This week the Government have announced that trials of driverless lorries will begin on our motorways at some time next year in a bit to cut congestion and omissions.
These lorries, which accelerate and brake at the same time, will travel in automated convoys of up to 3, being controlled by a driver in the lead vehicle. There will also be a driver in each of the cabs controlling the steering and ready to take control in the event of a problem.
However, according to the AA, these plans could pose a risk to motorists, as the fleet will be the equivalent of half a football pitch long, and are not suitable for the UK’s congested motorways.
Edmund King, President of the AA, said: “We have some of the busiest motorways in Europe with many more exits and entries. Platooning may work on the miles of deserted freeways in Arizona or Nevada but this is not America. A platoon of just three HGVs can obscure road signs from drivers in the outside lanes and potentially make access to entries or exits difficult for other drivers.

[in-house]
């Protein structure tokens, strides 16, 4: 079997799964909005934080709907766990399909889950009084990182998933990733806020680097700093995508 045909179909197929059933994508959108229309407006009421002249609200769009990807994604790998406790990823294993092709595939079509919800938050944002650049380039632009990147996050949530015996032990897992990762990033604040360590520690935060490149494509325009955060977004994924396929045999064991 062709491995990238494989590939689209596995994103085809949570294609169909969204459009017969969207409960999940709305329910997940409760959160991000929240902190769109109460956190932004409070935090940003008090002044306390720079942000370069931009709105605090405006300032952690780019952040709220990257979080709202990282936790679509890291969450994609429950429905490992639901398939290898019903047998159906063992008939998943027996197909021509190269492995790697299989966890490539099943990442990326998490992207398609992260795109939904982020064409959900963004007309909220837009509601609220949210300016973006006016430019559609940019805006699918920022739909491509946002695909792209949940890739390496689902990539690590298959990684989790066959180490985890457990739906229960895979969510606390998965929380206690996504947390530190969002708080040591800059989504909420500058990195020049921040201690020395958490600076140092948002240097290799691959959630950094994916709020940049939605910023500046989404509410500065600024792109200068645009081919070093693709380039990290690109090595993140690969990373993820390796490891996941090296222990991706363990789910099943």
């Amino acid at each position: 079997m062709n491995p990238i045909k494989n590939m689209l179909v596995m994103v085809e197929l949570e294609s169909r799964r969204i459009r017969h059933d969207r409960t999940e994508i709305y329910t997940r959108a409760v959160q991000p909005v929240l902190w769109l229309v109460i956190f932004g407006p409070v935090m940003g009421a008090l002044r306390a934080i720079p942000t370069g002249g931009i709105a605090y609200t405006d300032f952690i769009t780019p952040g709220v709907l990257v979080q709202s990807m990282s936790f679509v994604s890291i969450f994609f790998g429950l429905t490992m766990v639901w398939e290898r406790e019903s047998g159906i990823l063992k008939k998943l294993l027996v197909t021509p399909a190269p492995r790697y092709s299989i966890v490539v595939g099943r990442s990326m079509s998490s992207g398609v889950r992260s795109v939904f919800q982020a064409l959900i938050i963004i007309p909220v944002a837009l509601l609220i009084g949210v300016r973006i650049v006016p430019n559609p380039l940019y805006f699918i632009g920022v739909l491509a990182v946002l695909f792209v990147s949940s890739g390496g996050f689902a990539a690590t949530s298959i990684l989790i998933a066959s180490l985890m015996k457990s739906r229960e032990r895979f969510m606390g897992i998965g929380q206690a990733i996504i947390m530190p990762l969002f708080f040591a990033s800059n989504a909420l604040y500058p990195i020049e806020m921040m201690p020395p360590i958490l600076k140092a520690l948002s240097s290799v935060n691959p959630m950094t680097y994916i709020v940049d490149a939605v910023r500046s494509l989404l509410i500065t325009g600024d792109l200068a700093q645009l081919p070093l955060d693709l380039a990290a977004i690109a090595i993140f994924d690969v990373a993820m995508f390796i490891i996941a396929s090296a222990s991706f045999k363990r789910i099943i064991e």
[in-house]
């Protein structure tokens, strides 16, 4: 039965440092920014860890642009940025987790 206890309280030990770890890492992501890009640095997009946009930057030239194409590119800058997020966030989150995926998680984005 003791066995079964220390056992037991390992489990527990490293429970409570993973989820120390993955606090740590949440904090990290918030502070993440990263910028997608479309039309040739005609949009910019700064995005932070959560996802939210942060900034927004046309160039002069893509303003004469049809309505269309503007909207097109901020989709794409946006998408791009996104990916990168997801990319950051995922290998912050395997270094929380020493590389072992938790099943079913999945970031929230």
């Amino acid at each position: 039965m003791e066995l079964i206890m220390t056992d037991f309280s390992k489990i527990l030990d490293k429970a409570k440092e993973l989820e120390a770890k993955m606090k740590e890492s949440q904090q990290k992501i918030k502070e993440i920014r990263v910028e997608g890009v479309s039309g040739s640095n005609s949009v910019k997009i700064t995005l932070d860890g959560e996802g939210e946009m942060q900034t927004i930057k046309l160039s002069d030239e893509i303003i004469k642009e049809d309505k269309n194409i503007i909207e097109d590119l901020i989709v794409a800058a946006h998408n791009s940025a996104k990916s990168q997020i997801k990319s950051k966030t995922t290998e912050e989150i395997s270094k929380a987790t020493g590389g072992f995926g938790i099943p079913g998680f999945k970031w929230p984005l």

On the new motorways, without hard shoulders, lay-bys are every 1.5 miles. A driver in trouble may encounter difficulties trying to get into a lay-by if it is blocked by a platoon of trucks going past.”
Paul Maynard, the transport minister, said: “We are investing in technology that will improve people’s lives. “Advances such as lorry platooning could benefit businesses through cheaper fuel bills and other road users thanks to lower emissions and less congestion. First we must make sure the technology is safe and works well on our roads, and that’s why we are investing in these trials.”
RAC Foundation director Steve Gooding said: “Streams of close-running HGVs could provide financial savings on long-distance journeys, but on our heavily congested motorways – with stop-start traffic and vehicles jostling for position – the benefits are less certain.”